We can hope that the election of a Rudd-Gillard Labor Government will signal a fresh commitment to genuine political accountability throughout the country, at all levels of government. Our political system needs reform and the impending disaster that we face, from the many-sided ramifications of a pragmatic politics, only serves to highlight that need. We sincerely hope that a Rudd-Gillard Labor Government might move toward seriously examining our electoral system so that all Australians can be more effectively represented in the chambers of government at federal, state and local levels. That hope this broadsheet would also nurture.
But in the meantime, those who are seeking a truly Christian political option should not assume that merely formulating an electoral reform proposal will get us very far. Instead, I suggest we give urgent attention to developing a Christian political option for industrial and business policy. And as a first step we need to develop a Christian view of the business enterprise, that social structure in which many workers are found at many levels, supported by capital, shareholders and consumers. This will be our topic next time.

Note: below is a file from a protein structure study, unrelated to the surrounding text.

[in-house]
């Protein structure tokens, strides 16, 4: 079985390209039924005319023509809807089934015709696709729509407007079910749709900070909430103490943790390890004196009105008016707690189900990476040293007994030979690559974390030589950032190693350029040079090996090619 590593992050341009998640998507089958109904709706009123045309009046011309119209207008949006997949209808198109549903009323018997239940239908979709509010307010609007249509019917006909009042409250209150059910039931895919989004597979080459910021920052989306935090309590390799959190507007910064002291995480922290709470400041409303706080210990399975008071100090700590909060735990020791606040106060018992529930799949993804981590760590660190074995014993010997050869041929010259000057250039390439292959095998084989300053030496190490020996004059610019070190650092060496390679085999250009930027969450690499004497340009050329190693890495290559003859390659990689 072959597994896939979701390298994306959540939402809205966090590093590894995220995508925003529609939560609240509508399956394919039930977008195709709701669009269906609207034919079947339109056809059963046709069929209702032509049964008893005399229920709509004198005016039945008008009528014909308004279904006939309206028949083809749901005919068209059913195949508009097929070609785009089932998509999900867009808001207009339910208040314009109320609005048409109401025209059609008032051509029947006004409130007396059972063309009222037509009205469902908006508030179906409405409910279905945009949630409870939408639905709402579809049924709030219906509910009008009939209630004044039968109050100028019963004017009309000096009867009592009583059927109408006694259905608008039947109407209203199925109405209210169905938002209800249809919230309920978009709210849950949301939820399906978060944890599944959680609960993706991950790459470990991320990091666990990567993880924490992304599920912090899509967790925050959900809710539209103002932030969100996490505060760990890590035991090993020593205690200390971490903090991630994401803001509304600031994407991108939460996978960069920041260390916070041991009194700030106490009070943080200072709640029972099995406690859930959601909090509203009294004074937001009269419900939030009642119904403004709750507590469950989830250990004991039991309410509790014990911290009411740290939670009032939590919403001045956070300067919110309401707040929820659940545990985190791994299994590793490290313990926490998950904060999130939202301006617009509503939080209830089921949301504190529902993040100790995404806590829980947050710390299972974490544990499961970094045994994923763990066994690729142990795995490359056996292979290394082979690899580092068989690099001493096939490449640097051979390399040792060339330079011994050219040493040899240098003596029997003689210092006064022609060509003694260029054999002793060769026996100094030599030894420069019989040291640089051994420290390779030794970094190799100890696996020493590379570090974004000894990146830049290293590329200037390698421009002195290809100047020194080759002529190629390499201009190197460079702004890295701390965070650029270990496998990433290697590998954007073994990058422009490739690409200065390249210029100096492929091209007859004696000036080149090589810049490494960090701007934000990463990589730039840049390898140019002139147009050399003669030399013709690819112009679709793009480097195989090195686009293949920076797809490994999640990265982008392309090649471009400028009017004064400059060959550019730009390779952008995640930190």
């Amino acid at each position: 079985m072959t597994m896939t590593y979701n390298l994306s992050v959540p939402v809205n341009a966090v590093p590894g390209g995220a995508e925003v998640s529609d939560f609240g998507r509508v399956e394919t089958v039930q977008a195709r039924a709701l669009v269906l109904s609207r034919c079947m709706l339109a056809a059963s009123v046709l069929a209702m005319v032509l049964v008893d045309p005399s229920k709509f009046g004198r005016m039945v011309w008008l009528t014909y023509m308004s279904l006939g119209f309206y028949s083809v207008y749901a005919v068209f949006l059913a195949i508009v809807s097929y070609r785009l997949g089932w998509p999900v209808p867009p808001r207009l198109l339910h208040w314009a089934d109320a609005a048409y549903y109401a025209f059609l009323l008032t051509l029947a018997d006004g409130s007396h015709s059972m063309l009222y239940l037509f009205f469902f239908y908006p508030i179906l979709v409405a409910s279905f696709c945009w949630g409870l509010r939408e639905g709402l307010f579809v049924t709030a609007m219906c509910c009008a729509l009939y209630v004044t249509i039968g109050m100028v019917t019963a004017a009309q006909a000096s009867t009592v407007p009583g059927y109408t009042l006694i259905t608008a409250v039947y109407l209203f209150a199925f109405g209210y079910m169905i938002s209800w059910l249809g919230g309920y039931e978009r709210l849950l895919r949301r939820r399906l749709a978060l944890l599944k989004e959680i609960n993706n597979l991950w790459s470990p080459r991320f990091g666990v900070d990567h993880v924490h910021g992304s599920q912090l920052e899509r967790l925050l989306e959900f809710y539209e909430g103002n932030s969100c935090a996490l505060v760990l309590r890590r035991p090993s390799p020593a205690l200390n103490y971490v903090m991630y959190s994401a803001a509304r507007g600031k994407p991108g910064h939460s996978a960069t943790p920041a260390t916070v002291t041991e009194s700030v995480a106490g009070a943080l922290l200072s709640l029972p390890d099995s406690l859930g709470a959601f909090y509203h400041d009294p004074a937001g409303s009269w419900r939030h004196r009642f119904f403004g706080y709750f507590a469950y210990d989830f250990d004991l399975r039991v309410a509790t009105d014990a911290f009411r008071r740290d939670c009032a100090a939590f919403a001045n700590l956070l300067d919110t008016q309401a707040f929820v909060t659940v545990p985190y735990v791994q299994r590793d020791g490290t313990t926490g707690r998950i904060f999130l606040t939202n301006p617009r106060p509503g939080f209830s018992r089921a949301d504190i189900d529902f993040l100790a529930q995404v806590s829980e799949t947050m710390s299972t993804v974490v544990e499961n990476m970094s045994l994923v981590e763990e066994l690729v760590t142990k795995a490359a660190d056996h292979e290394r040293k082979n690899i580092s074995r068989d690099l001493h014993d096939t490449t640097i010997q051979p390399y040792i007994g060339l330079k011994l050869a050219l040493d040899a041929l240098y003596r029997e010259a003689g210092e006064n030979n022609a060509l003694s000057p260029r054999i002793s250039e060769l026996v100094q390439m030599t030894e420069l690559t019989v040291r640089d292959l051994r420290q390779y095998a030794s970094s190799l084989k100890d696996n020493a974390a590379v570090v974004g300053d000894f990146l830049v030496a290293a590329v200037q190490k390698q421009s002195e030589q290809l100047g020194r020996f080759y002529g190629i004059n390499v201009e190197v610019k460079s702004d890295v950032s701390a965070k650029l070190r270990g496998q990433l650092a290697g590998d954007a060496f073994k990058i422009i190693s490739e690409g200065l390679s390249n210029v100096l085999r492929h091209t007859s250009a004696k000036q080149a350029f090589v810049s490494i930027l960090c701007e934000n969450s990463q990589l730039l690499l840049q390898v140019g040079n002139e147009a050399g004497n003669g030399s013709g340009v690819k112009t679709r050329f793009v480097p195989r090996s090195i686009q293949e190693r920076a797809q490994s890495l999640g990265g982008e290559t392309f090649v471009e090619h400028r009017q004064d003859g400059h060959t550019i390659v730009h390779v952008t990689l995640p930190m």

Labor and the union movement cannot avoid putting up industrial relations policies and it is right and proper that they do so. But the underlying manipulation of the electorate that has led to these IR laws needs to be challenged by a new approach, one that is truly open and accountable. As we encourage Labor to look again at the way elections are run and representation is structured throughout our country, we for our part will seek to develop a Christian view of industrial relations and business. That way, we at least begin a discussion by assuming that a comprehensive political approach worthy of the name Christian is possible if we are persistent and continue the work.
Nurturing Justice May 2007 © The contents of this email are copyright. Documents may be photocopied or retransmitted in their entirety but not otherwise reprinted or transmitted without permission. "Nurturing Justice" is a project to encourage Christian political reflection based upon wise and loving civic participation. Comments welcomed at email@example.com